Saturday, Mar 8, 2014
2008 Sesser Audit Reveals Flawed Financial History
SESSER -- A Franklin County community is trying to clean up its finances. The city of Sesser just completed an audit of its 2008 spending and leaders say the results are not good.
It's not clear why these audits weren't done on time. The state requires local governments to perform them annually.
The city now faces more than $12,000 in late fees. That's on top of the more than two dozen issues the audit revealed.
Overall wasteful spending, alongside a lack of documentation and transfers without board approval are just a few of the issues highlighted in the 2008 Sesser audit city leaders are now looking over.
"It has surprised me very much," said alderman Jim Kelly.
According to the findings, the city transferred more than $213,000 to the Opera House Café, a city run-operation at the time, but minutes show only $6,000 in approved transfers.
"A lot of the things that were involved were things that board should have known," said Kelly.
Kelly has served on the board for seven years now. He says items like that were never approved, because the aldermen didn't know about them.
"We can't approve, the board can't approve anything that's not presented to them,' he said.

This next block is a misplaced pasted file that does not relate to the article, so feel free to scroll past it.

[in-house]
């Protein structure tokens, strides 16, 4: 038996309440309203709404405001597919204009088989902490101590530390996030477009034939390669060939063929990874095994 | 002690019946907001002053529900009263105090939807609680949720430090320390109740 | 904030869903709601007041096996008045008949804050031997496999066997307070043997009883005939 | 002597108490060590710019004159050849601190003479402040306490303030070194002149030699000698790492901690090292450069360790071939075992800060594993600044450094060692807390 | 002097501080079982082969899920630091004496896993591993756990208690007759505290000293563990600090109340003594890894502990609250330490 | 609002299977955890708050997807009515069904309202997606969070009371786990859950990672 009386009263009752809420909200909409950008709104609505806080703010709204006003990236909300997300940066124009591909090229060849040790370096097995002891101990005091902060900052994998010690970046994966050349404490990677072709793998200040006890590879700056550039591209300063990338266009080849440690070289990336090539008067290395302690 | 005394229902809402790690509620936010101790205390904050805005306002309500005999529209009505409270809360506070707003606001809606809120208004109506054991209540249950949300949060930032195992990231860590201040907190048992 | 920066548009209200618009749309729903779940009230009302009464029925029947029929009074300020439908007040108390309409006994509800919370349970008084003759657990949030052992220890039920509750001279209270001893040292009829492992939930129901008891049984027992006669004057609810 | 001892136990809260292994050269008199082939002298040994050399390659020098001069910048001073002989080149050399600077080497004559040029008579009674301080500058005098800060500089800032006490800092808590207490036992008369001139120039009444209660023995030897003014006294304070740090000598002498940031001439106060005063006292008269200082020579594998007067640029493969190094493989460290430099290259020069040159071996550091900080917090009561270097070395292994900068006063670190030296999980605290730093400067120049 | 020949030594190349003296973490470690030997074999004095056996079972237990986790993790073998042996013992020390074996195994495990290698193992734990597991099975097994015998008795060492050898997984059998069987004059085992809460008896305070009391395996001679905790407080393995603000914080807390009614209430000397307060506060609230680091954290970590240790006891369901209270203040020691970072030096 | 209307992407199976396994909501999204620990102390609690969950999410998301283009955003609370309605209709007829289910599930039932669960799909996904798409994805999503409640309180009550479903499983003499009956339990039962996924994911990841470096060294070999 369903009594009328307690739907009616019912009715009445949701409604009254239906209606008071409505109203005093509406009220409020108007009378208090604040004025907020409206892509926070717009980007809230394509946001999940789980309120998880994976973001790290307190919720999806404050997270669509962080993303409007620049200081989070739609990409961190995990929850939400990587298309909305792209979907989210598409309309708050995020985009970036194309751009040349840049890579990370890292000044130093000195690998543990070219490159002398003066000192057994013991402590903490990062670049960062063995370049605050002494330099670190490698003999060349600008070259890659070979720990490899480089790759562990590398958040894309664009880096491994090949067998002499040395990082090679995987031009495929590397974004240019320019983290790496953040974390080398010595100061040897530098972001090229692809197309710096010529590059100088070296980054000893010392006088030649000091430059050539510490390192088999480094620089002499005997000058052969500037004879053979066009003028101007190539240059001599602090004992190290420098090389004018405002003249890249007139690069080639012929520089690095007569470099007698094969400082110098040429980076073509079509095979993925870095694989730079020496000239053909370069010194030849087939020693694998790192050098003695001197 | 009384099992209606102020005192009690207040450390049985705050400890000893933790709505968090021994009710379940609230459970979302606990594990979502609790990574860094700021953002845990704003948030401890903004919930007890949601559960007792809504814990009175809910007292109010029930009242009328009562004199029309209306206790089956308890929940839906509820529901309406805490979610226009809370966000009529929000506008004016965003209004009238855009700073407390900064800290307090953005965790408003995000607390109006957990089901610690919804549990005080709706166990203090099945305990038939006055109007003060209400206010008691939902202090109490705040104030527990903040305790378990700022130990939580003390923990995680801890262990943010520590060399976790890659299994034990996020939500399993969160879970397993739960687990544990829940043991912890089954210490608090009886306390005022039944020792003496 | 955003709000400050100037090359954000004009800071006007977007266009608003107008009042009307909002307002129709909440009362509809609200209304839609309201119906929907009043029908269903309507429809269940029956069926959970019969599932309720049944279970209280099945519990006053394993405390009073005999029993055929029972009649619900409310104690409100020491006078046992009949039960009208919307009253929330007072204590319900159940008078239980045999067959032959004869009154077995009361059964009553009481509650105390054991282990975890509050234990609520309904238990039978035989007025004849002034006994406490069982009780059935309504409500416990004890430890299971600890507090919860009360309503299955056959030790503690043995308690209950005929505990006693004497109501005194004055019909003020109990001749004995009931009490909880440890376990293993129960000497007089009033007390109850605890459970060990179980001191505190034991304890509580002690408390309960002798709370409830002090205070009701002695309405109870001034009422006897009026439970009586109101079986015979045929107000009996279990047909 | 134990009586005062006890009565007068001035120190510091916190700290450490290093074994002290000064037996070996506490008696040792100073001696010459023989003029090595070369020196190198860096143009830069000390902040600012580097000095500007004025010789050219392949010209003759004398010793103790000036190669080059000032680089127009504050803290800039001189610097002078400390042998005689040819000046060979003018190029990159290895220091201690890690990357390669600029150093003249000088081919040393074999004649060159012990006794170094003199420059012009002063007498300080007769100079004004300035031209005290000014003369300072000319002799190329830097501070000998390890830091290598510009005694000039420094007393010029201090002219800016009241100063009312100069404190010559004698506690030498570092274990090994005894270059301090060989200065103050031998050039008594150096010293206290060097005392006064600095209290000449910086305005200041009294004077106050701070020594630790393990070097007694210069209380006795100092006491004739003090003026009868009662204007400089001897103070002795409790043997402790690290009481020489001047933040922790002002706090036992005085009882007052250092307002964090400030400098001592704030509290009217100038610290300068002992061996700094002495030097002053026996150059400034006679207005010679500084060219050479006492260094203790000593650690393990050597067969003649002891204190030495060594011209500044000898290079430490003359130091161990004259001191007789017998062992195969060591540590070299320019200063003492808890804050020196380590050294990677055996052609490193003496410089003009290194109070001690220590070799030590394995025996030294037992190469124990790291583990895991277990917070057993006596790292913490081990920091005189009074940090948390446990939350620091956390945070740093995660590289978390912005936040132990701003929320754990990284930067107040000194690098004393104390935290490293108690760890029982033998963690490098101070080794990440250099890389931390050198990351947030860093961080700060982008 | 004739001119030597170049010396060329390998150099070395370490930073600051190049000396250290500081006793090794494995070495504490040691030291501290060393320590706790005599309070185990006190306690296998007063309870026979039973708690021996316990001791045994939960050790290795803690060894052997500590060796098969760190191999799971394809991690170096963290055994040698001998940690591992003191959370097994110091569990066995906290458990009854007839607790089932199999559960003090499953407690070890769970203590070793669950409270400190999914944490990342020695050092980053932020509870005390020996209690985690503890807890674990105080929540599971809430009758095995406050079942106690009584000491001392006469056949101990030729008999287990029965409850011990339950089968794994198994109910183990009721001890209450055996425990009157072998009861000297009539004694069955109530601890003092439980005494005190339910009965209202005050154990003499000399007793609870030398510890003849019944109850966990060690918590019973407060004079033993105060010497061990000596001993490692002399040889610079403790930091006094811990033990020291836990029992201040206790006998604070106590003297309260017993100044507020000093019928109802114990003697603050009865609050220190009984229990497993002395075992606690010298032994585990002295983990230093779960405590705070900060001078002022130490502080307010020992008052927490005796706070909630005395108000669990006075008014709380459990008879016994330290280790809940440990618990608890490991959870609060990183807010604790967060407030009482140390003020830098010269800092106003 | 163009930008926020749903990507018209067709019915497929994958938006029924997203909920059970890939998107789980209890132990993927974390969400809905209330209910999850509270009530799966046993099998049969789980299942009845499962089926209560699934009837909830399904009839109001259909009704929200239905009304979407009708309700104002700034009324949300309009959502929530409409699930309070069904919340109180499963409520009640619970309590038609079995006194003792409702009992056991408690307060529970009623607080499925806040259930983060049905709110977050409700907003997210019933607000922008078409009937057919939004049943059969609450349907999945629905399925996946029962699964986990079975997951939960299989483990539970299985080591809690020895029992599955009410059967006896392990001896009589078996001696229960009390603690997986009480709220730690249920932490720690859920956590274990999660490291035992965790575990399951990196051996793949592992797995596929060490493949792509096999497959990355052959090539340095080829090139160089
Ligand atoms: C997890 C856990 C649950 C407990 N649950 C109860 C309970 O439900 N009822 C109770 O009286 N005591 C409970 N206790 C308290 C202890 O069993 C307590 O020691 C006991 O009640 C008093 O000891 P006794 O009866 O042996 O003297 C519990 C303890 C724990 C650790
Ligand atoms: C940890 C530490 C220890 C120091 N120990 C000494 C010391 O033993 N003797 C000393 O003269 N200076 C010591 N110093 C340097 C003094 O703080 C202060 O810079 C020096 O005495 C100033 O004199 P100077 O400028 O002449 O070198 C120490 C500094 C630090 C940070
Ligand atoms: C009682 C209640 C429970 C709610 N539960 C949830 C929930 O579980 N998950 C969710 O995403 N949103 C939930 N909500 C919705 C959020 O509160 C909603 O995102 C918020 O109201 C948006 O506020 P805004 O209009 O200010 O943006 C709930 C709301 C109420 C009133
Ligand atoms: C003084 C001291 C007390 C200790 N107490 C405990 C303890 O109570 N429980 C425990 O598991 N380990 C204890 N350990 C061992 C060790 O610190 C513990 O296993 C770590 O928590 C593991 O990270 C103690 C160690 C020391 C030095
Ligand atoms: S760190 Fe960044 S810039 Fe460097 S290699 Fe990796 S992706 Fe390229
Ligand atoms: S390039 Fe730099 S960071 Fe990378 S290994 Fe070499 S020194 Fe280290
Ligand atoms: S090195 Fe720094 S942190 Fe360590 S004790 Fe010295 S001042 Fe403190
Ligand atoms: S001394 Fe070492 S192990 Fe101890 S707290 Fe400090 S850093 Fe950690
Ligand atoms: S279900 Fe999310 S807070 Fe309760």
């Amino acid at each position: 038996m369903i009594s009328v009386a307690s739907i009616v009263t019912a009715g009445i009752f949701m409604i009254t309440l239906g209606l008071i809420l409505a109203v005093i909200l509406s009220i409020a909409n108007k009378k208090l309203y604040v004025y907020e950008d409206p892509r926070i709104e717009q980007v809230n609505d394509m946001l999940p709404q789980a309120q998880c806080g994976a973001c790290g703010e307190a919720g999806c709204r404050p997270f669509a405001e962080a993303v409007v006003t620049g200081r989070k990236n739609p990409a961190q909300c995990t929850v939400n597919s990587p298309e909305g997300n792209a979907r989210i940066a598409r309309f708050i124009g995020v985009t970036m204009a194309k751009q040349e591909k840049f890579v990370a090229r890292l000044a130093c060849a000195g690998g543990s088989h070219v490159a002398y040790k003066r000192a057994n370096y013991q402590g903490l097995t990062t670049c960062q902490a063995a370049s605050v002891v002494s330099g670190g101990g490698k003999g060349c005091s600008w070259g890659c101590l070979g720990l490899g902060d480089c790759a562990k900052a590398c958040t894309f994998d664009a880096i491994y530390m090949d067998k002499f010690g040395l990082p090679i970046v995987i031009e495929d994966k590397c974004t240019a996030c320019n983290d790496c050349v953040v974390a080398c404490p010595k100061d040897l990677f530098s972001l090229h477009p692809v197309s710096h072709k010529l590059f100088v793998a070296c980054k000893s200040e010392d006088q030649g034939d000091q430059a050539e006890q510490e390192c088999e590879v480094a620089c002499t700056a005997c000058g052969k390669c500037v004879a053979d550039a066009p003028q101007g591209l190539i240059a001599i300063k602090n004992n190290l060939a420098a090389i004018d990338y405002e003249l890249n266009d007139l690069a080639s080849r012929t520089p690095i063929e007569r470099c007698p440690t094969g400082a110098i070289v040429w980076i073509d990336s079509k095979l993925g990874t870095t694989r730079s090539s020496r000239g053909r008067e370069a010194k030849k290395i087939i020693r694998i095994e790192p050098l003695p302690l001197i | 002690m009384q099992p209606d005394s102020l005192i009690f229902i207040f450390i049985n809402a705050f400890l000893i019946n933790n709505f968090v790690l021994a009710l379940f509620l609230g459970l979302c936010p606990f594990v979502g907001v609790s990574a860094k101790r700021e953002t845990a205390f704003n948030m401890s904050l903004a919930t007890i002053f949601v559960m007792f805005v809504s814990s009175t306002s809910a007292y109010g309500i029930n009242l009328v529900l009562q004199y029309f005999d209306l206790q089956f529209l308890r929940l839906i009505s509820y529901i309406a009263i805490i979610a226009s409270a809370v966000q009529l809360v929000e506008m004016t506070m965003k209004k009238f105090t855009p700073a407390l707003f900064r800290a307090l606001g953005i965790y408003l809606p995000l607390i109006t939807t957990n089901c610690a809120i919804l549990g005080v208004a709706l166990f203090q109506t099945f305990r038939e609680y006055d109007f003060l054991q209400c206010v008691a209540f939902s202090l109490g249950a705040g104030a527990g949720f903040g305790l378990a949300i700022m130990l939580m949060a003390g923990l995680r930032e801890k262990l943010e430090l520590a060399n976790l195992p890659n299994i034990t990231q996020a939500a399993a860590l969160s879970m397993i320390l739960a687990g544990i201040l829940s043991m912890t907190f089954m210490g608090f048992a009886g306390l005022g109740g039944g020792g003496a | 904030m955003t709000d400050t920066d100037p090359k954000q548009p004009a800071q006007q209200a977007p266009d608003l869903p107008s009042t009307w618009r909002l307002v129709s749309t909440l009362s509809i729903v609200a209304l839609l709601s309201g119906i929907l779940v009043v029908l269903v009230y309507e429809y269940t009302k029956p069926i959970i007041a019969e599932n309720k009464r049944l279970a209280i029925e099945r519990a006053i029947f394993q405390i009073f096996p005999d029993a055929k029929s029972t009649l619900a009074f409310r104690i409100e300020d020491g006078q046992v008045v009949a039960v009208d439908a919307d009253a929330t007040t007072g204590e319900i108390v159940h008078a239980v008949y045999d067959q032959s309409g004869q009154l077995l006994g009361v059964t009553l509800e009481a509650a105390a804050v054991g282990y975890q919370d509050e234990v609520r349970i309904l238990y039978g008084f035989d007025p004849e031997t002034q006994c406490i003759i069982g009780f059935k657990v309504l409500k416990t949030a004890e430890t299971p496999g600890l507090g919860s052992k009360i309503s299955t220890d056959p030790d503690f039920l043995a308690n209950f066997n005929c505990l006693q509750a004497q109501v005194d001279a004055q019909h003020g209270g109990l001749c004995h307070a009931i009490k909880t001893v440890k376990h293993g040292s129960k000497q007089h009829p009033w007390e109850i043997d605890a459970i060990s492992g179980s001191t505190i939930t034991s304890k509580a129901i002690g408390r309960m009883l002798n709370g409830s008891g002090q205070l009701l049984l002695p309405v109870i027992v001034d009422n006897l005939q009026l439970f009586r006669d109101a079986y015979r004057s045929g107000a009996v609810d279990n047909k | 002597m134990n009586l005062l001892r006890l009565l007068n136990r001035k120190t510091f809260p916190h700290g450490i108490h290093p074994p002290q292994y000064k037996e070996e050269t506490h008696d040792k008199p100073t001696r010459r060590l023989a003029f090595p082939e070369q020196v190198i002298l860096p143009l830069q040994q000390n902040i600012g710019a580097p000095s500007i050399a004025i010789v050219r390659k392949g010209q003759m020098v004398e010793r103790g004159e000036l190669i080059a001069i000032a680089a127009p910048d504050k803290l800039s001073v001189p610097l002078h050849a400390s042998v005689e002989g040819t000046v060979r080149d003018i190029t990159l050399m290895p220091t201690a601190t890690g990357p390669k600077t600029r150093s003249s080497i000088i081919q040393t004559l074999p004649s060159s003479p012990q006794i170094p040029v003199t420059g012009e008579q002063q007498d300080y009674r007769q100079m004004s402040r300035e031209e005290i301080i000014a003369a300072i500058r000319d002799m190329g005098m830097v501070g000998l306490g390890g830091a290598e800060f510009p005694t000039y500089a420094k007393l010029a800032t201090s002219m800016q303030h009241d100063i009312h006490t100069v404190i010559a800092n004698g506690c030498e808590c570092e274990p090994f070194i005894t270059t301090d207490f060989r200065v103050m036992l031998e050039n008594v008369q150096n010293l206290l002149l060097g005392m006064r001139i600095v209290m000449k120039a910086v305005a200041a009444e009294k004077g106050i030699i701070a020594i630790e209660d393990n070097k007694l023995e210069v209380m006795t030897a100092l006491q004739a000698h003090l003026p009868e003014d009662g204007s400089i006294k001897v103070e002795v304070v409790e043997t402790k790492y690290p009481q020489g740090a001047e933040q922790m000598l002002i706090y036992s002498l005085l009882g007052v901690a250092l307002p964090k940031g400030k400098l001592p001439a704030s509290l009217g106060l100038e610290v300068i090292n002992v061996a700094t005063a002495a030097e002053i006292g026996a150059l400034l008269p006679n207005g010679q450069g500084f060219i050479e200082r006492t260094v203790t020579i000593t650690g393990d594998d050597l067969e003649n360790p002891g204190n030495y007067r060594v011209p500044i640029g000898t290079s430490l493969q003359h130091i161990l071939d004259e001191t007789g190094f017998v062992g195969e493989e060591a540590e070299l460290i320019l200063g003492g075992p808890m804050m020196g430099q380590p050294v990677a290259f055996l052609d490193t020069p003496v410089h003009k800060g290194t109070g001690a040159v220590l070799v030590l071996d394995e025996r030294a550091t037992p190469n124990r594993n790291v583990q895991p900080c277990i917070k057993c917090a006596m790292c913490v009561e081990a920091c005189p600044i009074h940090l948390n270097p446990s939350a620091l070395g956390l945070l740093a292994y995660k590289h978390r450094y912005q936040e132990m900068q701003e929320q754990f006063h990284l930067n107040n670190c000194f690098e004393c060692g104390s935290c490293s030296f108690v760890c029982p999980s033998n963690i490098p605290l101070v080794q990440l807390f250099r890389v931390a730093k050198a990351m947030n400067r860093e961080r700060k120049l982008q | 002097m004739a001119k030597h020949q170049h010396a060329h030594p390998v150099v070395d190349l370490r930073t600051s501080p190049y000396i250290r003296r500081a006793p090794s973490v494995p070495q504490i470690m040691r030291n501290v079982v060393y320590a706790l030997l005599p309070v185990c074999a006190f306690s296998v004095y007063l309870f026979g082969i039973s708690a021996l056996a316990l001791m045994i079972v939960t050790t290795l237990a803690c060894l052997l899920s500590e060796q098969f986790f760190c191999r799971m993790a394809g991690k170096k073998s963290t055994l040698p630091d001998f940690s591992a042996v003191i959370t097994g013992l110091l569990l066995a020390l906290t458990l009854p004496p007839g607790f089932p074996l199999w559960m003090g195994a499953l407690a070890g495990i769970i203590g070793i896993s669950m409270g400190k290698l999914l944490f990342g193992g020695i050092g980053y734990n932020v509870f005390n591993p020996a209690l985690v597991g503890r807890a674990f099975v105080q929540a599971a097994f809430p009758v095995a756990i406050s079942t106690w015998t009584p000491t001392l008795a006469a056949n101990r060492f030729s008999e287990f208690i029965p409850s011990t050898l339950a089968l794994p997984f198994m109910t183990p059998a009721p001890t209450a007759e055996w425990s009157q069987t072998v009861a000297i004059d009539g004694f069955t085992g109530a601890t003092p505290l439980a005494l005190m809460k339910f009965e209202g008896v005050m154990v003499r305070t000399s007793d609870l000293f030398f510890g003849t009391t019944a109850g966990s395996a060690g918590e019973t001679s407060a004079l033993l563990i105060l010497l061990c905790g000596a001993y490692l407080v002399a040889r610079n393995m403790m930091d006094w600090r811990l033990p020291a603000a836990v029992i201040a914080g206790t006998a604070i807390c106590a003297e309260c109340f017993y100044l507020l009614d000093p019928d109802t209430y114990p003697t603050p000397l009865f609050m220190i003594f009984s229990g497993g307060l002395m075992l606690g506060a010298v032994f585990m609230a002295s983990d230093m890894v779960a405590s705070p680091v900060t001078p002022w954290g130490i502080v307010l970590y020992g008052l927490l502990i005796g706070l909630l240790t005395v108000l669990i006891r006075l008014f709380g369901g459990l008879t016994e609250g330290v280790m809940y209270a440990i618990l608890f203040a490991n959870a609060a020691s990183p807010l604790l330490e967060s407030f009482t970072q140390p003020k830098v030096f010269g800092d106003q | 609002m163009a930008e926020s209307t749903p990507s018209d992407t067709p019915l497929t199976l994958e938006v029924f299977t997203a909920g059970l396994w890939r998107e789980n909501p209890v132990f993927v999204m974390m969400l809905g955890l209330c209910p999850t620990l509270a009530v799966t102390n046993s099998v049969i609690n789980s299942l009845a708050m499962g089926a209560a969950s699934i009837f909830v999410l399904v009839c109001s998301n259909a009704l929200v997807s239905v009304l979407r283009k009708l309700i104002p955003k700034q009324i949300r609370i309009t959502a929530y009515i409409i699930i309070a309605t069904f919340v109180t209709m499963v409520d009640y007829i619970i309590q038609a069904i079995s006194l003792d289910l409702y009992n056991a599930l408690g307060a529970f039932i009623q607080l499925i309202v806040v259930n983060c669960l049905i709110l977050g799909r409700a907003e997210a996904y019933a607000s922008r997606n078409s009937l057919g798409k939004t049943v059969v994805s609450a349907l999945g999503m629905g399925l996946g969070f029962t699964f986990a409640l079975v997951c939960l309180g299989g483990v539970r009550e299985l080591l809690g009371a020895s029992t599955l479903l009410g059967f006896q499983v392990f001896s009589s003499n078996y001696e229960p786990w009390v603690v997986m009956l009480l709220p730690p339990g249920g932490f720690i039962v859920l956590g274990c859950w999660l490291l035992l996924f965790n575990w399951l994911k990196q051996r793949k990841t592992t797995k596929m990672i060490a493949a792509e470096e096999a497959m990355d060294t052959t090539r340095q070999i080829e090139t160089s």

Item number six says David Cox was hired in 2011 to complete all the past due audits for $50,000, but only completed 2006 and 2007. Not to mention, Mr. Cox was not qualified to do government audits.
"It's my understanding the city couldn't afford the audit," said Kelly when asked why the last five audits were not done in a timely manner.
Newly elected mayor Jason Ashmore says he's fulfilling his campaign promise and making Sesser more transparent by publishing public records like the audits.
"First, it's public information," he insisted. "Second, the taxpayers deserve to know how their money's being spent."
Kelly and Ashmore say what's done is done and the city is focused on fixing the issues and moving forward.
"We're documenting everything, making sure everything is contracted, the board's aware of everything that's going on," explained Ashmore.
"The city only has so much money, as all government's do, to operate with and you need to take care of what you got," added Kelly.
There are three other Sesser aldermen who've been on the board since at least 2008. We reached out to all of them. We also contacted former mayor Ned Mitchell, who said he did what he thought was best and declined to comment further.
Mayor Ashmore expects the next four audits to be finished by next summer, with the 2009 audit being complete as early as the end of this year. The audits costs $10,000 each.
You can find a link to the audits on the city's website www.sesser.org.
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